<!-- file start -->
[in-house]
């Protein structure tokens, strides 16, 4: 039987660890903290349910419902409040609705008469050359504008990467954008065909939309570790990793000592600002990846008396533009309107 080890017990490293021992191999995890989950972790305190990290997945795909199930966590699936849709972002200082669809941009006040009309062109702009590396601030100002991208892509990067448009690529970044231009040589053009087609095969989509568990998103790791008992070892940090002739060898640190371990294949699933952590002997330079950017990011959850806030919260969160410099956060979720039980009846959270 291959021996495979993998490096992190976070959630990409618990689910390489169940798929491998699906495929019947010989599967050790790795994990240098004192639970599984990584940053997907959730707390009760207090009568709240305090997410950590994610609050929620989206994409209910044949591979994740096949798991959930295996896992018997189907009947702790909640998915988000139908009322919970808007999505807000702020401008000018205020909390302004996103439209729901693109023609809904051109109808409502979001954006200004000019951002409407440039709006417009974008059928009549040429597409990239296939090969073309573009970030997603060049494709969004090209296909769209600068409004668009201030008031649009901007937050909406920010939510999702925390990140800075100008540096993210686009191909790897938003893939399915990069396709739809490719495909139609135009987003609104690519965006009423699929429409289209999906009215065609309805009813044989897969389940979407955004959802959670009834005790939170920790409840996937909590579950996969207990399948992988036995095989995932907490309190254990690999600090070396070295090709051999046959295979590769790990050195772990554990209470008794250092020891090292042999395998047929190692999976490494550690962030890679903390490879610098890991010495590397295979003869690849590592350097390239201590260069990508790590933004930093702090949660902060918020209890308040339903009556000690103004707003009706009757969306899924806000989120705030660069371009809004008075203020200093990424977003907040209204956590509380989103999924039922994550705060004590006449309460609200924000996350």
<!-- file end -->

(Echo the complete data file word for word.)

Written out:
[in-house]
């Protein structure tokens, strides 16, 4: 039987660890903290349910419902409040609705008469050359504008990467954008065909939309570790990793000592600002990846008396533009309107 080890017990490293021992191999995890989950972790305190990290997945795909199930966590699936849709972002200082669809941009006040009309062109702009590396601030100002991208892509990067448009690529970044231009040589053009087609095969989509568990998103790791008992070892940090002739060898640190371990294949699933952590002997330079950017990011959850806030919260969160410099956060979720039980009846959270 291959021996495979993998490096992190976070959630990409618990689910390489169940798929491998699906495929019947010989599967050790790795994990240098004192639970599984990584940053997907959730707390009760207090009568709240305090997410950590994610609050929620989206994409209910044949591979994740096949798991959930295996896992018997189907009947702790909640998915988000139908009322919970808007999505807000702020401008000018205020909390302004996103439209729901693109023609809904051109109808409502979001954006200004000019951002409407440039709006417009974008059928009549040429597409990239296939090969073309573009970030997603060049494709969004090209296909769209600068409004668009201030008031649009901007937050909406920010939510999702925390990140800075100008540096993210686009191909790897938003893939399915990069396709739809490719495909139609135009987003609104690519965006009423699929429409289209999906009215065609309805009813044989897969389940979407955004959802959670009834005790939170920790409840996937909590579950996969207990399948992988036995095989995932907490309190254990690999600090070396070295090709051999046959295979590769790990050195772990554990209470008794250092020891090292042999395998047929190692999976490494550690962030890679903390490879610098890991010495590397295979003869690849590592350097390239201590260069990508790590933004930093702090949660902060918020209890308040339903009556000690103004707003009706009757969306899924806000989120705030660069371009809004008075203020200093990424977003907040209204956590509380989103999924039922994550705060004590006449309460609200924000996350």